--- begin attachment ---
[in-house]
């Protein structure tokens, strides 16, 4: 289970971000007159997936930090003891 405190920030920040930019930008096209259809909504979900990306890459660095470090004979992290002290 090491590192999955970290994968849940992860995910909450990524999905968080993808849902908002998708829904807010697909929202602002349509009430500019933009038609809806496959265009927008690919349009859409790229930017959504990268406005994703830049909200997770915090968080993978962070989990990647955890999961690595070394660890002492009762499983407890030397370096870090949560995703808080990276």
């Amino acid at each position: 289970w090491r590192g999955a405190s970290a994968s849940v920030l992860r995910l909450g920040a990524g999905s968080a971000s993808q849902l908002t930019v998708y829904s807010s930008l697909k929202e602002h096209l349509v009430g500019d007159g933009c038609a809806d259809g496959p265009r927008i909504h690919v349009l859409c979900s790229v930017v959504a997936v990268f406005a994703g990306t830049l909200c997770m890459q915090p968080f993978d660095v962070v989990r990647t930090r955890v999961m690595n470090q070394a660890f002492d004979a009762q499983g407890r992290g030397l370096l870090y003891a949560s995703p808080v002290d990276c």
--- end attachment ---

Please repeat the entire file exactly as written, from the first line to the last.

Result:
[in-house]
């Protein structure tokens, strides 16, 4: 289970971000007159997936930090003891 405190920030920040930019930008096209259809909504979900990306890459660095470090004979992290002290 090491590192999955970290994968849940992860995910909450990524999905968080993808849902908002998708829904807010697909929202602002349509009430500019933009038609809806496959265009927008690919349009859409790229930017959504990268406005994703830049909200997770915090968080993978962070989990990647955890999961690595070394660890002492009762499983407890030397370096870090949560995703808080990276």
């Amino acid at each position: 289970w090491r590192g999955a405190s970290a994968s849940v920030l992860r995910l909450g920040a990524g999905s968080a971000s993808q849902l908002t930019v998708y829904s807010s930008l697909k929202e602002h096209l349509v009430g500019d007159g933009c038609a809806d259809g496959p265009r927008i909504h690919v349009l859409c979900s790229v930017v959504a997936v990268f406005a994703g990306t830049l909200c997770m890459q915090p968080f993978d660095v962070v989990r990647t930090r955890v999961m690595n470090q070394a660890f002492d004979a009762q499983g407890r992290g030397l370096l870090y003891a949560s995703p808080v002290d990276c």